This post is dedicated to the men, women, and animals of armed service who give their time and risk their lives so that the rest of may know peace. God bless and we pray that you come back home to your families safely.

Some times, dogs are called to help soliders.

And some times, soliders are called to help dogs.

Meet Taylor.

From the looks of it, Taylor looks like any other healthy golden retriever puppy.

Unfortunately, Taylor suffers from a chronic and often fatal condition called megaesophagus.

What is megaesophagus?

megaesophagus

Normally, when the dog’s esophagus is functioning properly, it acts as a muscle and pushes the food down the esophagus into the stomach.

However, when a dog has megaesophagus, the esophagus stays enlarged and does not push the food down to the stomach.

Therefore, the food fails to enter the stomach and often stays in the esophagus, and is eventually regurgitated, or enters the lungs through breathing, or decays in the esophagus.

The most common result of having megaesophagus?

Death.

“Unfortunately, the mortality rate in canine acquired MG is still unacceptably high with approximately 50% of the dogs diagnosed with acquired MG succumbing to aspiration pneumonia or respiratory paralysis.”

In fact, Taylor’s megaesophagus condition was so bad that she had to eat 3-5 cans of dog food a day because of it was being thrown back up.

The condition was so bad that at one point, the option of putting Taylor down seemed like the most obvious choice.

But luckily, the people at Retriever Rescue of Colorado did not give up easily.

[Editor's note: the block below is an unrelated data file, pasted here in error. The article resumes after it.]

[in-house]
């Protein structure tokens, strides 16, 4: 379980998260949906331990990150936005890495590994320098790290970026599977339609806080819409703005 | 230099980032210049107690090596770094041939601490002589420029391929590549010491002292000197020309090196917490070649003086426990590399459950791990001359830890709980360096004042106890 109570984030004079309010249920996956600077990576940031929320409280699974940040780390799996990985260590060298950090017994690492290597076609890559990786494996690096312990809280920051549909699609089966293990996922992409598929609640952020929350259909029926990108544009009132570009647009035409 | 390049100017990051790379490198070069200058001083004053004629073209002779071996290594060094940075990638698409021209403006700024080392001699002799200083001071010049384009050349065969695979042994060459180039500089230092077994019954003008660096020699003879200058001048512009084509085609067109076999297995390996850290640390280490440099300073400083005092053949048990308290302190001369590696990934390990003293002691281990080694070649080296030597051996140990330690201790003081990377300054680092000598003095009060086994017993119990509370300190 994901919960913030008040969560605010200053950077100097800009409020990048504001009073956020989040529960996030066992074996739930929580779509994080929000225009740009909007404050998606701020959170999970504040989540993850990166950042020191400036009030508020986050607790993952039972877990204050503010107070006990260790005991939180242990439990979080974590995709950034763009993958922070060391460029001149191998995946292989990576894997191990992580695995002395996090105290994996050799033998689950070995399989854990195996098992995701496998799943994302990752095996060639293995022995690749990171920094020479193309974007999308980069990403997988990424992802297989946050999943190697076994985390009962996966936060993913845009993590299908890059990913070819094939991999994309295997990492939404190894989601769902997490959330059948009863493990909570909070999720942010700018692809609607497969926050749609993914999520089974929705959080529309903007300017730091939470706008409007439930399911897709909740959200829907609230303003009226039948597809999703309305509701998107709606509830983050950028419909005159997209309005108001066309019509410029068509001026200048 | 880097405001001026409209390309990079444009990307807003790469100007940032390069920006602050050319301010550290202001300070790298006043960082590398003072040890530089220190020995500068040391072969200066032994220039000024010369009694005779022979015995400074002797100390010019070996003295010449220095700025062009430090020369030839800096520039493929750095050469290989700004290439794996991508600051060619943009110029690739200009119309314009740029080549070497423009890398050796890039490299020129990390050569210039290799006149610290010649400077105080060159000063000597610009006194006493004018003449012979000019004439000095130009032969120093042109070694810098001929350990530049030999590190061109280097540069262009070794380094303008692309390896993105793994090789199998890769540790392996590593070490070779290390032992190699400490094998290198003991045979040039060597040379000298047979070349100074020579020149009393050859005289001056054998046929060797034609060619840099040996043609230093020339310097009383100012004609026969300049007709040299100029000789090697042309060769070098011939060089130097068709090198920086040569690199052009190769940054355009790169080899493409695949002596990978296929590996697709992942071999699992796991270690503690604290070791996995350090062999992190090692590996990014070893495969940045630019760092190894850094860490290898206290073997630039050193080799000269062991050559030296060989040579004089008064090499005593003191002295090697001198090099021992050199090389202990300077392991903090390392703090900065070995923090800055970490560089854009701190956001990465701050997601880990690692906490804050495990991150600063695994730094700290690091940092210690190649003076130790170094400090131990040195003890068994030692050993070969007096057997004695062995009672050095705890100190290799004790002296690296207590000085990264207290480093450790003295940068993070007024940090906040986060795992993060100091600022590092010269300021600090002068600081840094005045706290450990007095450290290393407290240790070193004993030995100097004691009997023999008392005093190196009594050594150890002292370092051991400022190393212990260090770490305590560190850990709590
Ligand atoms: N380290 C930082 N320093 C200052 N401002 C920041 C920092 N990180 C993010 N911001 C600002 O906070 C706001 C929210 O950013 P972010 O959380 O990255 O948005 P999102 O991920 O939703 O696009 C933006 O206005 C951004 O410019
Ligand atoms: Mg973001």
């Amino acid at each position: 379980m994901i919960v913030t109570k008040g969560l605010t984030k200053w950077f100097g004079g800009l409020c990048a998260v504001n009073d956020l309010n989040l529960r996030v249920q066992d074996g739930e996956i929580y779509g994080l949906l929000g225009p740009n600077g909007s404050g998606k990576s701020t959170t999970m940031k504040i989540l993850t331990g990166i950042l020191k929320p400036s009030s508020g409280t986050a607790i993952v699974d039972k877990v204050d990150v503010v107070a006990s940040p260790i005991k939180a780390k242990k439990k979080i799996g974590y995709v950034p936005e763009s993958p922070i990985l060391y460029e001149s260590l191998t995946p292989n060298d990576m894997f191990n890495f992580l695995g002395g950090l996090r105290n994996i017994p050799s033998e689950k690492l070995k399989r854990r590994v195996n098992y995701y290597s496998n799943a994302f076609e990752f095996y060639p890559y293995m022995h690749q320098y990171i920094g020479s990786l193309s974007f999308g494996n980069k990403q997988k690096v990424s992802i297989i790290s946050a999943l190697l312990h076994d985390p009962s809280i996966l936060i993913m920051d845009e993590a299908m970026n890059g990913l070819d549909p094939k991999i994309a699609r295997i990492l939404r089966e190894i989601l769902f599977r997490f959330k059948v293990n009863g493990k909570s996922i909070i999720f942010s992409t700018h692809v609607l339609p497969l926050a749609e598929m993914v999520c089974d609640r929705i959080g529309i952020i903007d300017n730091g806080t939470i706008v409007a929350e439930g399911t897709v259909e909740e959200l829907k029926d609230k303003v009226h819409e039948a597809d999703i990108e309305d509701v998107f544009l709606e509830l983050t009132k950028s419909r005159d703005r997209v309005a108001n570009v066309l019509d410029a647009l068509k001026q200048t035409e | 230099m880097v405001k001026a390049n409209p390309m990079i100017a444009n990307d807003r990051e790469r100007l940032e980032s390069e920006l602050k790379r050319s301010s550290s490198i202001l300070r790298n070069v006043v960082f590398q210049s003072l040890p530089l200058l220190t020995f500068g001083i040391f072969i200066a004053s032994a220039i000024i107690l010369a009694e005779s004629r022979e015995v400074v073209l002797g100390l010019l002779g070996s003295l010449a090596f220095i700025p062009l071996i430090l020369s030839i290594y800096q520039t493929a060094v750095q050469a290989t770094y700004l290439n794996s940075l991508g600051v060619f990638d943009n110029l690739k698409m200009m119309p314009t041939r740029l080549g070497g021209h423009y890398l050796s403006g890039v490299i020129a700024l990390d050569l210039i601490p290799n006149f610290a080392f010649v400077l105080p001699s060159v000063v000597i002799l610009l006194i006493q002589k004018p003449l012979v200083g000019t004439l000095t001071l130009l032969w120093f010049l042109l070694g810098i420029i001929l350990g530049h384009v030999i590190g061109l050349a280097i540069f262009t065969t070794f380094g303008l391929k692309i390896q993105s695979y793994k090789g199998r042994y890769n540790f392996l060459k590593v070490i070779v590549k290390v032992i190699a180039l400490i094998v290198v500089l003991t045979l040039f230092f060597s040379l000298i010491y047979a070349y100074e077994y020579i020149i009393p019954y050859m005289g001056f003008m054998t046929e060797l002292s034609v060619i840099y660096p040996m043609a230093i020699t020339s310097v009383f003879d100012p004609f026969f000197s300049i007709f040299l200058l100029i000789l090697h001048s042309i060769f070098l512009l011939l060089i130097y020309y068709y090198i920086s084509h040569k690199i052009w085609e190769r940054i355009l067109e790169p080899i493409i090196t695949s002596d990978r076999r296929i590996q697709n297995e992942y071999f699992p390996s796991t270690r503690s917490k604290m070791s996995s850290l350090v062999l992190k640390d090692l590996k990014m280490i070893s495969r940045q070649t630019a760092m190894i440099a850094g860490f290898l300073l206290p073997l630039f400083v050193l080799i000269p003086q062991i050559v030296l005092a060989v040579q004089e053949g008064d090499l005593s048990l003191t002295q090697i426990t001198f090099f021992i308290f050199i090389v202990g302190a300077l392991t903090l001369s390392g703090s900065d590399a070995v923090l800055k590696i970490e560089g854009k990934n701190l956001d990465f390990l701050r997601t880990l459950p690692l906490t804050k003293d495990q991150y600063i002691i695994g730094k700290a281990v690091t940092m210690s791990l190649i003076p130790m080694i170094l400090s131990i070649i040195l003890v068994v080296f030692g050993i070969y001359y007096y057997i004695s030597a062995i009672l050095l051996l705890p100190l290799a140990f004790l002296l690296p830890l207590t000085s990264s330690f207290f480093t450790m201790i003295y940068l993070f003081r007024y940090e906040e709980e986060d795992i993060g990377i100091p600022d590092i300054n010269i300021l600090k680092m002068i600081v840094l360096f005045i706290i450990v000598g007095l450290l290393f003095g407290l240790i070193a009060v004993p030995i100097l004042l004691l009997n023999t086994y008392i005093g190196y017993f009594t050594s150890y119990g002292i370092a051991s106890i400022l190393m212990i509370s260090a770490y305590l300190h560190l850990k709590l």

How could anyone give up on a face like this?

The only way to keep the food down for dogs with megaesophagus is for them to eat upright.

So a message was sent to the volunteers: rescue Taylor by building her a food stand.

Who responded to the message? 1st Lt. Galen D. Peterson.

A man who can build anything, Galen responded to the call and built Taylor this amazing stand:

And now thanks to Galen, Taylor can keep most of her food down.

Taylor even outlived her “expected” years.

If Galen had just ignore that plea and went out about his duties, where would Taylor be?

If Galen was “too busy” to care about a dog he has never seen, which pet cemetary would Taylor be buried in?

If Galen thought “oh well, someone else will respond to it”, how would anyone tell Taylor that she has no hope?

No, Galen wasn’t too busy. Galen did care.

And because Galen cared, Taylor can live another day as a normal, happy dog.

Our hat goes off to you Galen.

Another awesome dog story ending. Much like Haweye’s.

Sources:

  • http://en.wikipedia.org/wiki/Megaesophagus
  • http://www.retrieverrescueofcolorado.com/Taylor’s%20Page.html
  • http://www.scottymed.com/myas.htm



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